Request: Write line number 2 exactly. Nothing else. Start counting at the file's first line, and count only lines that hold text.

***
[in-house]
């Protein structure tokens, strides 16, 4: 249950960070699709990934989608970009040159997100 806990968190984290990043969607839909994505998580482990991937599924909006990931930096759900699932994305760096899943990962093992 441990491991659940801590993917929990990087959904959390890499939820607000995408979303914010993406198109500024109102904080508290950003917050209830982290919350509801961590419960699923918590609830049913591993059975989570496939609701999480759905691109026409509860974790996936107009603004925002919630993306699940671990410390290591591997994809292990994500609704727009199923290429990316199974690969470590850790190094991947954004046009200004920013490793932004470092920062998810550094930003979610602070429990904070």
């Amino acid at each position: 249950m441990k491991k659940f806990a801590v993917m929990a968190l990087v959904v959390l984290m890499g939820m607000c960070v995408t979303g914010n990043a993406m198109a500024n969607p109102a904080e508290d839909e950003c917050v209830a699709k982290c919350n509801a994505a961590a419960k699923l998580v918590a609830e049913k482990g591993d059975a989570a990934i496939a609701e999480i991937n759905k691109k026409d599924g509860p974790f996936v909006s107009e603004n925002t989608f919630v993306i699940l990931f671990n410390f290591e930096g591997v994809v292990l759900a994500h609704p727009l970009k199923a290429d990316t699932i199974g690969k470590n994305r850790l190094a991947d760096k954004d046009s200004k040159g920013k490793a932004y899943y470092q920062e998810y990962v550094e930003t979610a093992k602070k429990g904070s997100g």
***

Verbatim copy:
């Protein structure tokens, strides 16, 4: 249950960070699709990934989608970009040159997100 806990968190984290990043969607839909994505998580482990991937599924909006990931930096759900699932994305760096899943990962093992 441990491991659940801590993917929990990087959904959390890499939820607000995408979303914010993406198109500024109102904080508290950003917050209830982290919350509801961590419960699923918590609830049913591993059975989570496939609701999480759905691109026409509860974790996936107009603004925002919630993306699940671990410390290591591997994809292990994500609704727009199923290429990316199974690969470590850790190094991947954004046009200004920013490793932004470092920062998810550094930003979610602070429990904070």